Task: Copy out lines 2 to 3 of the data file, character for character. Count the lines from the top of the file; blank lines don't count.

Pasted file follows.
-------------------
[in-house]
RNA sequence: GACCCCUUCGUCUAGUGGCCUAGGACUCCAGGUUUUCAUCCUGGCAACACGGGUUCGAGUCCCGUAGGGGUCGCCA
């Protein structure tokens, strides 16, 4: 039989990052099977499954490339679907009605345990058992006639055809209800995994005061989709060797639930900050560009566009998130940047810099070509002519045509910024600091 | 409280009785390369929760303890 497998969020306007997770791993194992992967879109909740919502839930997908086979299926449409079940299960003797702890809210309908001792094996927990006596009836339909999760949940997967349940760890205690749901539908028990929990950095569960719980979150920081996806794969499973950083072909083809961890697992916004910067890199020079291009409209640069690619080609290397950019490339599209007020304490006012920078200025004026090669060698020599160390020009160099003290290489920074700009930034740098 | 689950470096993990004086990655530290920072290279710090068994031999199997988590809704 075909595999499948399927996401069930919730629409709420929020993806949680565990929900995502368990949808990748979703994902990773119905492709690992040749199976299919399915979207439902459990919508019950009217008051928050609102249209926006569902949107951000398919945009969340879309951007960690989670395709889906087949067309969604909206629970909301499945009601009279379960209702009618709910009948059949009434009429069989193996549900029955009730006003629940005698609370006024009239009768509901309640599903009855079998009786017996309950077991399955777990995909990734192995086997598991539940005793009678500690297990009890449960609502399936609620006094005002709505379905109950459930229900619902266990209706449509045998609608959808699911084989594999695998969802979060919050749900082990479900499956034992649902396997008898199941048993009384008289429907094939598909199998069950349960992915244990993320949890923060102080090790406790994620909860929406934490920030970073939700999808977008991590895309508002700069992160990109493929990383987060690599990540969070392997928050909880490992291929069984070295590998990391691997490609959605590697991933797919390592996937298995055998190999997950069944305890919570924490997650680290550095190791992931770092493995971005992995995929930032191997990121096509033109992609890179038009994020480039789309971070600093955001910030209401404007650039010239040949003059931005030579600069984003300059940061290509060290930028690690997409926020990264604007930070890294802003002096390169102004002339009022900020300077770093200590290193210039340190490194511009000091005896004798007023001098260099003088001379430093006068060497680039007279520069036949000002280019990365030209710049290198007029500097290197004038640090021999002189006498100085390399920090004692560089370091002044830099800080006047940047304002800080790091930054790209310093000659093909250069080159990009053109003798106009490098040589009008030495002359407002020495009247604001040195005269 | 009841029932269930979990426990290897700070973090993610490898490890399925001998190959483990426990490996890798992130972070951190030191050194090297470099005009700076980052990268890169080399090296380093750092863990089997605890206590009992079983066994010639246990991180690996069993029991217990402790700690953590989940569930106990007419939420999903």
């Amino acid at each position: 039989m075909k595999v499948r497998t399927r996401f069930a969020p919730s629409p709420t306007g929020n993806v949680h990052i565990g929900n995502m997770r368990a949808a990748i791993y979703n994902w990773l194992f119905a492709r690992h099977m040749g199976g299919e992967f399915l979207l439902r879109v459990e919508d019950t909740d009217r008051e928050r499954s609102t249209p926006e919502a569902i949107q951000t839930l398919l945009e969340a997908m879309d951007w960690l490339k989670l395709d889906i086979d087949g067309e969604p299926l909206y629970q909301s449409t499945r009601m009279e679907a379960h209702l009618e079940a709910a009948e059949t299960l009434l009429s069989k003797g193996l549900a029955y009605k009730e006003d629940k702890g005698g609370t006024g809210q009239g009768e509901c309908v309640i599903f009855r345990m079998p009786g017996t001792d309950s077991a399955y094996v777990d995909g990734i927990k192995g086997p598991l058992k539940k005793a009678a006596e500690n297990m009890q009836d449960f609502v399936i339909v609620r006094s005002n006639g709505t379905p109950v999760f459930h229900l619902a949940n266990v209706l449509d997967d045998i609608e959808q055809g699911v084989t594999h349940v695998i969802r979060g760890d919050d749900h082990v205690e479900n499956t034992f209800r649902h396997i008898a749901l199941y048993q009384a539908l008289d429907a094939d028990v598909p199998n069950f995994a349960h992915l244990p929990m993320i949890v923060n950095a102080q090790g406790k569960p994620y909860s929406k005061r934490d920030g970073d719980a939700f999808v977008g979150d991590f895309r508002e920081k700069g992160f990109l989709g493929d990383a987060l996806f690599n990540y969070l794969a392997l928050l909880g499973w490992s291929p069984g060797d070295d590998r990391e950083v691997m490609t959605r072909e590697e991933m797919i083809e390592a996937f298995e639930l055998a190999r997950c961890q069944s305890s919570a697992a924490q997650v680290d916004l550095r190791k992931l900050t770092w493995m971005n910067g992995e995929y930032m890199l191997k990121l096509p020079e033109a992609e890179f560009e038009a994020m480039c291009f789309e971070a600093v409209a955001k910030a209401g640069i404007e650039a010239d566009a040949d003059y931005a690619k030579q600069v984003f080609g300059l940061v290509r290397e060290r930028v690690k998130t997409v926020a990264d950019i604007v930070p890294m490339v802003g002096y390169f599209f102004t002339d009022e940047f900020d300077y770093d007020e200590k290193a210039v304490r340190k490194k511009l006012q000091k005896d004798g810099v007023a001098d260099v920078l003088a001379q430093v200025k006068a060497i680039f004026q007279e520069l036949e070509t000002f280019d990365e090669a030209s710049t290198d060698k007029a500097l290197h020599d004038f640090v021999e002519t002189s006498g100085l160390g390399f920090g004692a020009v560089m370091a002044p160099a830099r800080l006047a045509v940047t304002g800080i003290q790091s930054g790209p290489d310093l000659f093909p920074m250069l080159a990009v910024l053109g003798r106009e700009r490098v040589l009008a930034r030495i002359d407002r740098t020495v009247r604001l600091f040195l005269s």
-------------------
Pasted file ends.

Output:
RNA sequence: GACCCCUUCGUCUAGUGGCCUAGGACUCCAGGUUUUCAUCCUGGCAACACGGGUUCGAGUCCCGUAGGGGUCGCCA
């Protein structure tokens, strides 16, 4: 039989990052099977499954490339679907009605345990058992006639055809209800995994005061989709060797639930900050560009566009998130940047810099070509002519045509910024600091 | 409280009785390369929760303890 497998969020306007997770791993194992992967879109909740919502839930997908086979299926449409079940299960003797702890809210309908001792094996927990006596009836339909999760949940997967349940760890205690749901539908028990929990950095569960719980979150920081996806794969499973950083072909083809961890697992916004910067890199020079291009409209640069690619080609290397950019490339599209007020304490006012920078200025004026090669060698020599160390020009160099003290290489920074700009930034740098 | 689950470096993990004086990655530290920072290279710090068994031999199997988590809704 075909595999499948399927996401069930919730629409709420929020993806949680565990929900995502368990949808990748979703994902990773119905492709690992040749199976299919399915979207439902459990919508019950009217008051928050609102249209926006569902949107951000398919945009969340879309951007960690989670395709889906087949067309969604909206629970909301499945009601009279379960209702009618709910009948059949009434009429069989193996549900029955009730006003629940005698609370006024009239009768509901309640599903009855079998009786017996309950077991399955777990995909990734192995086997598991539940005793009678500690297990009890449960609502399936609620006094005002709505379905109950459930229900619902266990209706449509045998609608959808699911084989594999695998969802979060919050749900082990479900499956034992649902396997008898199941048993009384008289429907094939598909199998069950349960992915244990993320949890923060102080090790406790994620909860929406934490920030970073939700999808977008991590895309508002700069992160990109493929990383987060690599990540969070392997928050909880490992291929069984070295590998990391691997490609959605590697991933797919390592996937298995055998190999997950069944305890919570924490997650680290550095190791992931770092493995971005992995995929930032191997990121096509033109992609890179038009994020480039789309971070600093955001910030209401404007650039010239040949003059931005030579600069984003300059940061290509060290930028690690997409926020990264604007930070890294802003002096390169102004002339009022900020300077770093200590290193210039340190490194511009000091005896004798007023001098260099003088001379430093006068060497680039007279520069036949000002280019990365030209710049290198007029500097290197004038640090021999002189006498100085390399920090004692560089370091002044830099800080006047940047304002800080790091930054790209310093000659093909250069080159990009053109003798106009490098040589009008030495002359407002020495009247604001040195005269 | 009841029932269930979990426990290897700070973090993610490898490890399925001998190959483990426990490996890798992130972070951190030191050194090297470099005009700076980052990268890169080399090296380093750092863990089997605890206590009992079983066994010639246990991180690996069993029991217990402790700690953590989940569930106990007419939420999903």